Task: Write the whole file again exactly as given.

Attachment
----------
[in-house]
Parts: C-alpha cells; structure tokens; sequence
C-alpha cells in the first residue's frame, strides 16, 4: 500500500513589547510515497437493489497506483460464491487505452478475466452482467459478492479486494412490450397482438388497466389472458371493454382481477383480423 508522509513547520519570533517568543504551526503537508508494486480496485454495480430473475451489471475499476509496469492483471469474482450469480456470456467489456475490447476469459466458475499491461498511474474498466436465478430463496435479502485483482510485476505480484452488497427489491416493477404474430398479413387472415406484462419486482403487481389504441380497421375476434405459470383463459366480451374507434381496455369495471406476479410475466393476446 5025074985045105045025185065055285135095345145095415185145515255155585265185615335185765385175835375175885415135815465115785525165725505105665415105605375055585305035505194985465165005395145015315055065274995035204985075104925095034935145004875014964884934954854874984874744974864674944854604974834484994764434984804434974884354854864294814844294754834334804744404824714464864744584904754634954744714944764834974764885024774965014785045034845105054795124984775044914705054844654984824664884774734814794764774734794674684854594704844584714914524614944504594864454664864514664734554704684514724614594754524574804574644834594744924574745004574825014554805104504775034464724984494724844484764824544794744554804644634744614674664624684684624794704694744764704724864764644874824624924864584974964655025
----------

[in-house]
Parts: C-alpha cells; structure tokens; sequence
C-alpha cells in the first residue's frame, strides 16, 4: 500500500513589547510515497437493489497506483460464491487505452478475466452482467459478492479486494412490450397482438388497466389472458371493454382481477383480423 508522509513547520519570533517568543504551526503537508508494486480496485454495480430473475451489471475499476509496469492483471469474482450469480456470456467489456475490447476469459466458475499491461498511474474498466436465478430463496435479502485483482510485476505480484452488497427489491416493477404474430398479413387472415406484462419486482403487481389504441380497421375476434405459470383463459366480451374507434381496455369495471406476479410475466393476446 5025074985045105045025185065055285135095345145095415185145515255155585265185615335185765385175835375175885415135815465115785525165725505105665415105605375055585305035505194985465165005395145015315055065274995035204985075104925095034935145004875014964884934954854874984874744974864674944854604974834484994764434984804434974884354854864294814844294754834334804744404824714464864744584904754634954744714944764834974764885024774965014785045034845105054795124984775044914705054844654984824664884774734814794764774734794674684854594704844584714914524614944504594864454664864514664734554704684514724614594754524574804574644834594744924574745004574825014554805104504775034464724984494724844484764824544794744554804644634744614674664624684684624794704694744764704724864764644874824624924864584974964655025